This morning at the National Press Club in Washington, DC, the Bulletin of the Atomic Scientists held its annual unveiling of the famed Doomsday Clock, which has, since its inception in 1947, served as a warning to the world about the perilous state we all live in thanks to the creation and deployment of nuclear weapons. In the years since its foundation, the Bulletin has also sounded the alarm over the climate crisis and the grave threat to global stability that is posed by cyber warfare.

It’s been 30 years since the end of the Cold War, when, at its peak, the United States and the Union of Soviet Socialist Republics together possessed roughly 70,000 nuclear weapons.

But are we safer now than we were then? The answer, according to the Bulletin, is a resounding “no.”

Reflecting the heedlessness with which the current administration has treated the global arms control and nuclear non-proliferation regimes, the Doomsday Clock, as of today, is now closer to midnight than at any time since its creation: We are now 100 seconds away.

According to the Bulletin, the “international security situation is dire” owing to the threats posed by nuclear weapons, climate change, and what it refers to as “cyber based disinformation,” which acts as a kind of “threat multiplier” that hamstrings society’s ability to respond effectively to the existential challenges we face as a global community.

Still worse, “over the last two years, we have seen influential leaders denigrate and discard the most effective methods for addressing these complex threats—international agreements with strong verification regimes—in favor of their own narrow interests and domestic political gain.”

To drive home the gravity of the situation in which we now find ourselves, members of the Bulletin and its executive board, which is chaired by former California governor Jerry Brown, were joined by the Elders, a group of high-ranking former statesmen founded by Nelson Mandela in 2007 to promote human rights around the world.

The Elders’ chairwoman, Mary Robinson, a former president of Ireland, expressed her organization’s view that the strengthening of the nuclear non-proliferation regime “must begin with the United States and the Russian Federation in negotiating the extension of New START—the only remaining bilateral nuclear agreement between those two nuclear superpowers—without delay.” Putin, according to Robinson, has expressed his desire to do so and it is her hope that President Trump “respond in kind so both men can get down to business.”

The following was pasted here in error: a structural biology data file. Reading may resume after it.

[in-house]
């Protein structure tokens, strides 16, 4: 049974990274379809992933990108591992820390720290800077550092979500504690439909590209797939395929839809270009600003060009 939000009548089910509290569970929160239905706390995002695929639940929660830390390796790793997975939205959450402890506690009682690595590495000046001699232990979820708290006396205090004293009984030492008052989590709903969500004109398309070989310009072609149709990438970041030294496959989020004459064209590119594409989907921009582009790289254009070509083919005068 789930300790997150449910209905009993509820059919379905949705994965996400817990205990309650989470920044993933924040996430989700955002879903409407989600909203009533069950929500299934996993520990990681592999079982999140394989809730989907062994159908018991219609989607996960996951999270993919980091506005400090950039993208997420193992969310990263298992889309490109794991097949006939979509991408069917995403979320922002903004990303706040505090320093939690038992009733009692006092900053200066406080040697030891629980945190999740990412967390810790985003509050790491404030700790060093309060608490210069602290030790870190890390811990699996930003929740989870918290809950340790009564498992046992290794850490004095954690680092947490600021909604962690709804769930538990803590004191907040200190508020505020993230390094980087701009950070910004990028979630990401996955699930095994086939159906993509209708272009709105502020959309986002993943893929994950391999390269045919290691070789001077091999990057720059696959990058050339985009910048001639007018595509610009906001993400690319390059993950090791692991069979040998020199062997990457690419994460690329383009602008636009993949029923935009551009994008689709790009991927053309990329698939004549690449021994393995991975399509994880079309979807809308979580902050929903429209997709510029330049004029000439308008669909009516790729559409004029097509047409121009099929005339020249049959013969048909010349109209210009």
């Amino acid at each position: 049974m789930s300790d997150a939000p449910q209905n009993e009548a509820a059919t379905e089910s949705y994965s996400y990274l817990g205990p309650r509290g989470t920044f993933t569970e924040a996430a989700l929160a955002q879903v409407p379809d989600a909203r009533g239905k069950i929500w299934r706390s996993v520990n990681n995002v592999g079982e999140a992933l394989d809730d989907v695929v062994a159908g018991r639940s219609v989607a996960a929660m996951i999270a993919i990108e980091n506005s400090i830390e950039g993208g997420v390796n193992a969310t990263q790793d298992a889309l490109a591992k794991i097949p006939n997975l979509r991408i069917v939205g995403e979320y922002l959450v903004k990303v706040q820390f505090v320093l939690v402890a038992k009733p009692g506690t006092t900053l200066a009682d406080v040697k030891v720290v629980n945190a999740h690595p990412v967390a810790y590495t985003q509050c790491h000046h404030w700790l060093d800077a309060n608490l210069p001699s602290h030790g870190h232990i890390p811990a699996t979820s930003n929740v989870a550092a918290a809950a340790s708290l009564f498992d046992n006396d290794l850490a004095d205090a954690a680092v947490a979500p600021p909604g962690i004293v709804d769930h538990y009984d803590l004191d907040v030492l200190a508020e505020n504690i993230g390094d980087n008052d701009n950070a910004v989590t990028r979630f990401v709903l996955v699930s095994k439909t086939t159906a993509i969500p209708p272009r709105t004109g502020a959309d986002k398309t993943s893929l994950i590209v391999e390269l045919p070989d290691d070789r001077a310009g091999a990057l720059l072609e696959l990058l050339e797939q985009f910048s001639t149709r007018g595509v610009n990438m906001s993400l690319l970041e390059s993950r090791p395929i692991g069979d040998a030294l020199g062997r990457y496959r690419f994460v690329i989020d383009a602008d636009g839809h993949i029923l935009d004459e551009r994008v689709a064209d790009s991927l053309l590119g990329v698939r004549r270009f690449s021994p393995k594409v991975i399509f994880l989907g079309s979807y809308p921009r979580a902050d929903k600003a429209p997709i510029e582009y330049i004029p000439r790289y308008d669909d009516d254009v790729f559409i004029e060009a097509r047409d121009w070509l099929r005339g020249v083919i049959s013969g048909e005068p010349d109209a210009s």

Robinson urged both men to recall that their respective predecessors, Ronald Reagan and Mikhail Gorbachev, believed that “a nuclear war can never be won and should never be fought.”

The Bulletin has identified a number of steps that countries—particularly the United States, given that in the years since Trump took office we have become an egregious violator of international agreements and norms—should take in order to stall the Clock’s seemingly inexorable slide toward Doomsday.

First, the United States and Russia should work to reinstate the landmark 1987 INF Treaty, as well as work to extend the New START treaty which is set to expire a year from now. These are particularly urgent priorities given, as Jerry Brown has noted, “rivalry and hostility among the superpowers increases the likelihood of nuclear blunder.”

The Bulletin further urges the United States and Russia to begin without delay talks over a range of non-nuclear issues including cyber warfare, missile defense, hypersonic technology, and the militarization of space.

The Bulletin continues to ring the alarm with regard to climate change, and urges the countries of the world to “rededicate themselves to the temperature goal of the Paris climate accord.”

“Speaking of danger and destruction is never very easy, because if you speak the truth, people will not want to listen because it’s too awful,” Jerry Brown said at the Bulletin press conference this morning. But to be what Brown calls “a prophet of doom” today, when, in his words, “we live in a world of vast, deep and pervasive mass complacency,” is now more necessary than ever.